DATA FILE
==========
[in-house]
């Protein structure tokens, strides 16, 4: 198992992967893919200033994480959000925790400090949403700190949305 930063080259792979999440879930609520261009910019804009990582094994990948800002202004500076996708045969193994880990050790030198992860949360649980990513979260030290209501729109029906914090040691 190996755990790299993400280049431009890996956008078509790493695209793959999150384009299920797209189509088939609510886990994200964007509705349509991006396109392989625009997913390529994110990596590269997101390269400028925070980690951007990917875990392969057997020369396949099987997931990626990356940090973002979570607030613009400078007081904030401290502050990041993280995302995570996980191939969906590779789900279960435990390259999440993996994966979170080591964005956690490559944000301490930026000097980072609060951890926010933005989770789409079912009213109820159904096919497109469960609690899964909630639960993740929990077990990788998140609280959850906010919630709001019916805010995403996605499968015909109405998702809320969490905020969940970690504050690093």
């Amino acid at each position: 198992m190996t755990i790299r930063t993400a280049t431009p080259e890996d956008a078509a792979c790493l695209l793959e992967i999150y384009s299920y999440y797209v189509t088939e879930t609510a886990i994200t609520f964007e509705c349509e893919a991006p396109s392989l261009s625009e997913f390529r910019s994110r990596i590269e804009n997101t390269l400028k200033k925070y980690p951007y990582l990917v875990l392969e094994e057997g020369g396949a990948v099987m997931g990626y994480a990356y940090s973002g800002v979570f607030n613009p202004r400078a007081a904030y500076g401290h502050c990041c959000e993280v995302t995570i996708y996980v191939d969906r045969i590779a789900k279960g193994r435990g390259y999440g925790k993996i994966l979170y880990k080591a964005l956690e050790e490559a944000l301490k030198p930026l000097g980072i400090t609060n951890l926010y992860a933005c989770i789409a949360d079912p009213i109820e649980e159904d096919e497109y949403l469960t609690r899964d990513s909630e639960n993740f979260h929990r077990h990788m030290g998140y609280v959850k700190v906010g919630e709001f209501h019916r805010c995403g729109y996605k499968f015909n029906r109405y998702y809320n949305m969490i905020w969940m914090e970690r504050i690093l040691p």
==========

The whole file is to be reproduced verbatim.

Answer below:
[in-house]
């Protein structure tokens, strides 16, 4: 198992992967893919200033994480959000925790400090949403700190949305 930063080259792979999440879930609520261009910019804009990582094994990948800002202004500076996708045969193994880990050790030198992860949360649980990513979260030290209501729109029906914090040691 190996755990790299993400280049431009890996956008078509790493695209793959999150384009299920797209189509088939609510886990994200964007509705349509991006396109392989625009997913390529994110990596590269997101390269400028925070980690951007990917875990392969057997020369396949099987997931990626990356940090973002979570607030613009400078007081904030401290502050990041993280995302995570996980191939969906590779789900279960435990390259999440993996994966979170080591964005956690490559944000301490930026000097980072609060951890926010933005989770789409079912009213109820159904096919497109469960609690899964909630639960993740929990077990990788998140609280959850906010919630709001019916805010995403996605499968015909109405998702809320969490905020969940970690504050690093």
């Amino acid at each position: 198992m190996t755990i790299r930063t993400a280049t431009p080259e890996d956008a078509a792979c790493l695209l793959e992967i999150y384009s299920y999440y797209v189509t088939e879930t609510a886990i994200t609520f964007e509705c349509e893919a991006p396109s392989l261009s625009e997913f390529r910019s994110r990596i590269e804009n997101t390269l400028k200033k925070y980690p951007y990582l990917v875990l392969e094994e057997g020369g396949a990948v099987m997931g990626y994480a990356y940090s973002g800002v979570f607030n613009p202004r400078a007081a904030y500076g401290h502050c990041c959000e993280v995302t995570i996708y996980v191939d969906r045969i590779a789900k279960g193994r435990g390259y999440g925790k993996i994966l979170y880990k080591a964005l956690e050790e490559a944000l301490k030198p930026l000097g980072i400090t609060n951890l926010y992860a933005c989770i789409a949360d079912p009213i109820e649980e159904d096919e497109y949403l469960t609690r899964d990513s909630e639960n993740f979260h929990r077990h990788m030290g998140y609280v959850k700190v906010g919630e709001f209501h019916r805010c995403g729109y996605k499968f015909n029906r109405y998702y809320n949305m969490i905020w969940m914090e970690r504050i690093l040691p």